For someone who’s Jewish, your music often seems obsessed with Catholicism. Why?
I grew up in a Catholic city, and all through Quebec the church is very strong. And I had an Irish-Catholic nanny; because my father was sick and my mother was usually at the hospital taking care of him, I was brought up part Catholic in a certain way. The figure of Christ touched me very early in my life. My radical Catholic friends were very angry at me for this Christological infatuation. Because they had really been oppressed by the church. To me it was romance. And there were many georeligious ideas I could speculate on. For one thing, I could see Christianity as the great missionary arm of Judaism. So I felt a certain patronizing interest in this version of the thing. I didn’t have to believe it. But I was talking today to a friend of mine, and it came to me that Christ’s image is just the perfect symbol for our civilization. It’s a perfect event for us – you have to die to survive. Because the personality is crucified in our society. That’s why so many people collapse, why the mental hospitals are full. Nobody can survive with the personality that they want, which is the hero of their own drama. That hero dies, it’s massacred, and the self that is reborn remembers that crucifixion. And we’re doing that every day. This Christian myth at the center of our society is very good. It’s workable.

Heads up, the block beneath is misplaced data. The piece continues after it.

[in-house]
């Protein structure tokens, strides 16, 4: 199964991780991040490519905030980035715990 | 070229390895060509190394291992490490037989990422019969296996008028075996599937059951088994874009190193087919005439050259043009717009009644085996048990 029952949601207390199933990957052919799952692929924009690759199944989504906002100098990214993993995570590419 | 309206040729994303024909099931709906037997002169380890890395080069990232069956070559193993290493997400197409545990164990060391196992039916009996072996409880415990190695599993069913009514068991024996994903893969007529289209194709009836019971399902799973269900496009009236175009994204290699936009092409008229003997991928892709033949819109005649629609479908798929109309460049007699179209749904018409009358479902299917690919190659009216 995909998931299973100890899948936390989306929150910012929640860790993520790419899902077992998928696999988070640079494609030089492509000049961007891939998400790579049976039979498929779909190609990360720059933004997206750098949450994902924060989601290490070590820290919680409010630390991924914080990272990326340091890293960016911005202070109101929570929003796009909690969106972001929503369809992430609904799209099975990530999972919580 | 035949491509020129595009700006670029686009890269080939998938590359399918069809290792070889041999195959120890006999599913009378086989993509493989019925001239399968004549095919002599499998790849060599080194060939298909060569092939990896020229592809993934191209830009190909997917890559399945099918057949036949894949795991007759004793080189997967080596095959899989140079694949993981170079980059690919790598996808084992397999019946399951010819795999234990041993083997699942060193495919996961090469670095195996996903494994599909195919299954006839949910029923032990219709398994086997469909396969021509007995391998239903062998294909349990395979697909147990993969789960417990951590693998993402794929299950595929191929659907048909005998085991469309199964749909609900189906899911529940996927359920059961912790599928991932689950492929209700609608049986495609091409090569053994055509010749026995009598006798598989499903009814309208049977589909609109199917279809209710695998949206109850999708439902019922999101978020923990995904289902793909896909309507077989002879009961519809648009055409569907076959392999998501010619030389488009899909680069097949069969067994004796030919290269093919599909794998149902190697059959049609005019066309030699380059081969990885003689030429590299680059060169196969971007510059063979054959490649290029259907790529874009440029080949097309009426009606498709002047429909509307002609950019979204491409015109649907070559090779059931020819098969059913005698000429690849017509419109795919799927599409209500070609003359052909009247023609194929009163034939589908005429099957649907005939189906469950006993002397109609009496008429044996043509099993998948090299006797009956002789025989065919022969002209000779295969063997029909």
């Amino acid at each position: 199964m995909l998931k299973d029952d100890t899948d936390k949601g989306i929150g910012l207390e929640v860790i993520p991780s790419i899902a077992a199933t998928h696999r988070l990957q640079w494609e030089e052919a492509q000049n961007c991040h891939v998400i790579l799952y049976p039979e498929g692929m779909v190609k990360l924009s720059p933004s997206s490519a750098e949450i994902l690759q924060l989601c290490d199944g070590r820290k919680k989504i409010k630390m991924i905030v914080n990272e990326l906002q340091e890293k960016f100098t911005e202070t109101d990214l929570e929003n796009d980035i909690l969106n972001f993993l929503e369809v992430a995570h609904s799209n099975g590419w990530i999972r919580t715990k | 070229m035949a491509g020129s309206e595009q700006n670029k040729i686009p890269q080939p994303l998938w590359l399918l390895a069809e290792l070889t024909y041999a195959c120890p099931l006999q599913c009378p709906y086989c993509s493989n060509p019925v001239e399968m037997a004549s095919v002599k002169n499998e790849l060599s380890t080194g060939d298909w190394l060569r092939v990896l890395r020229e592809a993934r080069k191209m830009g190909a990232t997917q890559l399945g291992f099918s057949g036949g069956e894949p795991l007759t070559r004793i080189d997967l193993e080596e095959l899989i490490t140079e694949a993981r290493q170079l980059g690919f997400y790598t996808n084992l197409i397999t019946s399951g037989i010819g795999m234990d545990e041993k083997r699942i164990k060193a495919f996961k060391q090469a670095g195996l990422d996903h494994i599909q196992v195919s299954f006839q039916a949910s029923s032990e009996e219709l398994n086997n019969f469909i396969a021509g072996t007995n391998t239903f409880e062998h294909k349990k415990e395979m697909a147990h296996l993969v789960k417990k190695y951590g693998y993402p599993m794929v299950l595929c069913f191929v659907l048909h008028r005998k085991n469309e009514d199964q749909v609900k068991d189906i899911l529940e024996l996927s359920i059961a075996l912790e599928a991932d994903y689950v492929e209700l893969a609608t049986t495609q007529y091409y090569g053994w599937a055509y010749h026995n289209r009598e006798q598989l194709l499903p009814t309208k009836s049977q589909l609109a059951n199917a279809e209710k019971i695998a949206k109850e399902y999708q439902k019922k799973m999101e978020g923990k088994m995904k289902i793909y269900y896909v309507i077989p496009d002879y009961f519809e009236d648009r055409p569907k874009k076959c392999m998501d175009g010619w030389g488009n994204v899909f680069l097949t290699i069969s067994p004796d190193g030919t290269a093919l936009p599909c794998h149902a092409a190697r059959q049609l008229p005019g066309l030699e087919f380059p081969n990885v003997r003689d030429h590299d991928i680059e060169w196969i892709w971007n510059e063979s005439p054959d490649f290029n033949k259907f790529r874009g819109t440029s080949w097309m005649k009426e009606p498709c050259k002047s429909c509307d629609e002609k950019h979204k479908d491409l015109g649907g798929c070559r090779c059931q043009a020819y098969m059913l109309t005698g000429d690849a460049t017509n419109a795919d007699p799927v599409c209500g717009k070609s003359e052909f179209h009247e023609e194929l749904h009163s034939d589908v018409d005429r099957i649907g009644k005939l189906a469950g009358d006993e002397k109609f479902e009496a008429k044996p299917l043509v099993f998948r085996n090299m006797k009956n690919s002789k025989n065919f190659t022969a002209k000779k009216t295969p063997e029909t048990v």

Leonard Cohen’s Nervous Breakthrough by Mark Rowland, Musician, July 1988. Photo of statue of Christ taken in Montreal by rik-shaw (look 4 light)